I love the library and I HATE library fines.
I know many libraries have done away with library fines altogether, but I’ve never been lucky enough to live somewhere with one of those magical libraries.
(And I’m not totally opposed to library fines because otherwise I worry that my holds would NEVER come up because without the fine, what’s to keep someone from keeping that popular book for an extra three weeks?)
Anyway, if you’re trying to come up with a system for keeping better track of your library books and avoiding library fines, here are a few tricks that have helped our family.
Because I want my taxes to fund the library, not my library fines!
5 ways to keep track of your library books and avoid library fines
Designate a spot for your library books to live
This made a huge difference for us – I bought a large square basket at Home Goods 9 years ago and it’s acted as our library basket in every home we’ve lived in since then. Having a space designated for our library books means they don’t get mixed in with our personal collection and when they’re left out, everyone in the house knows where to put them. This basket keeps the picture books from the library, while I keep my books on a specific shelf in my office and the girls have a shelf in their bedroom for their library books so they can read at night before bed.
Set a calendar reminder
Once a week, my Google Calendar reminds me “Renew library books!” and it’s a good nudge to hop on to my account and renew everything.
Go to the library weekly
For the first few years we lived in Arizona, we didn’t have a good library routine which made it really hard to get books back on time. Once we committed to a story time day and attend basically every week, it’s much easier to renew my books in the morning before we head out and collect anything that’s due in the next few days. I think in general the library works much better for families who have it as a regular part of their weekly routine instead of trying to use it here and there (and then you get nailed by library fines and it becomes even LESS of a part of your routine).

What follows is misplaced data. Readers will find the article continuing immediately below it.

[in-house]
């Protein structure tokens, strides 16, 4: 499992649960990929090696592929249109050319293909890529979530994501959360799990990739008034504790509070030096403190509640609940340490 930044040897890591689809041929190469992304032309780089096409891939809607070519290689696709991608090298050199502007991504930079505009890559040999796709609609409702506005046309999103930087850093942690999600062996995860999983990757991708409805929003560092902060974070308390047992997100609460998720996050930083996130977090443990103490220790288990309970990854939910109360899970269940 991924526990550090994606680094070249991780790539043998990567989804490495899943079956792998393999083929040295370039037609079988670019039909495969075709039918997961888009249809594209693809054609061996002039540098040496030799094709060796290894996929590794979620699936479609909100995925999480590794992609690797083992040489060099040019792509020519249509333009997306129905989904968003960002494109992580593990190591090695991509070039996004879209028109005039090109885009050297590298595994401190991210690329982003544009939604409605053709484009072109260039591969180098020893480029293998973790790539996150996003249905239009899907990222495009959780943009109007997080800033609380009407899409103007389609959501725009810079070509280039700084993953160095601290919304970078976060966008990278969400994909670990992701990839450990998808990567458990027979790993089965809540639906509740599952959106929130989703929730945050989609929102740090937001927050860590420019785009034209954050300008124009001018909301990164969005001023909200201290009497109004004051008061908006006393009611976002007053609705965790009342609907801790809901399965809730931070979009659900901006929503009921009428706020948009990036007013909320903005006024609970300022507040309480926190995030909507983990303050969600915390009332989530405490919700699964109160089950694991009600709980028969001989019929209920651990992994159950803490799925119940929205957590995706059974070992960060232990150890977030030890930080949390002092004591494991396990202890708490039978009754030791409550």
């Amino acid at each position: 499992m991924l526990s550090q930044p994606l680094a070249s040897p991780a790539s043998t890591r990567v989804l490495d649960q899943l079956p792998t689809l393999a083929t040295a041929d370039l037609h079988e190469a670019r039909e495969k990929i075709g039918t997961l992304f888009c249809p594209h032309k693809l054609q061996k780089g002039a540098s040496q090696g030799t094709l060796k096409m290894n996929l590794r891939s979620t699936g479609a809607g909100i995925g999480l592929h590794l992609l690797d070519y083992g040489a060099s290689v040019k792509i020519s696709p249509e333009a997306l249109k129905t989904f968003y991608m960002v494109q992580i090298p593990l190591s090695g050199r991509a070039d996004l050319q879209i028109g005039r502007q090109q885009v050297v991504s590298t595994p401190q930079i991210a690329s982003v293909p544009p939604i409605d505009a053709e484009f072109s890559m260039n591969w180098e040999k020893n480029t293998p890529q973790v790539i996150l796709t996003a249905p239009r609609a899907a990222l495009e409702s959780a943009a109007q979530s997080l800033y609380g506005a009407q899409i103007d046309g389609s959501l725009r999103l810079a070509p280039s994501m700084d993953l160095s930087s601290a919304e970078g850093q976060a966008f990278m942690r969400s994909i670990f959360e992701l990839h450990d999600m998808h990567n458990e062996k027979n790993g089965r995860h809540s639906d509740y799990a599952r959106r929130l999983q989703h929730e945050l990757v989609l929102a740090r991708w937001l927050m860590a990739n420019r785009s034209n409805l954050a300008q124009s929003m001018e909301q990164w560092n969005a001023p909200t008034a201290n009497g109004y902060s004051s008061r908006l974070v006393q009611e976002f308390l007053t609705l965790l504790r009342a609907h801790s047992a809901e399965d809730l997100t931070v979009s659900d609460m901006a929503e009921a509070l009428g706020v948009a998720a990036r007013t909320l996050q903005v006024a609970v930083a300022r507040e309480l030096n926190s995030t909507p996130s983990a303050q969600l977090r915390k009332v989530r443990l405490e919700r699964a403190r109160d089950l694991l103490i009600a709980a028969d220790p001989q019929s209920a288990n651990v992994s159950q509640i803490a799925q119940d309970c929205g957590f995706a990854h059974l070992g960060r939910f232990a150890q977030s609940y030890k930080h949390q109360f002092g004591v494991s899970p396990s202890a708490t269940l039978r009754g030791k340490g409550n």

Have a bag or basket for books to return to the library
In my office, I have a set of hooks where I hang my purse and my workbag. I also keep a tote bag hanging there and whenever we’re done with a book (whether it’s one we’ve finished or one we didn’t care for), I drop it right in that bag so it’s ready to be returned on our next library trip.
Ask for an extension
Sometimes you KNOW you have a library book out and it’s due back and you can’t renew it anymore, but you just need a little extra time to find it. If the book isn’t requested, often the librarians can override the renewal limit and give you an extra 2-3 weeks. This little trick has saved my bacon more than once.
And a little PSA: Know the library isn’t perfect
In a perfect world, no library book would ever get misplaced, but in my years of heavy library use, I’ve had more than one book go missing due to a library error. I remember in high school, I checked out four books for a political science class and the next time I went in, they told me I owed $16 in overdue fines. I was floored and went hunting in the stacks and returned with all four books which had been reshelved weeks earlier but never checked in (they quietly checked them back in, erased my fines and apologized).
I’d say at least once a year I have a book that I return that doesn’t get scanned back in and I have to have them find it on the shelf. I’ve had books go in the slot and then drop under the return bin instead of into it. It happens and I’ve found that the librarians almost aways want to do their best to help you out and get it straightened out quickly and easily.
If you have other tricks for keeping your library fines to a minimum (or even non-existent – teach me your ways!), I’d love to hear them!
If you liked this post about avoiding library fines, you might like these posts too:
- 6 tips for visiting the library with children
- How to get library books on your Kindle
- How to build your home library on a budget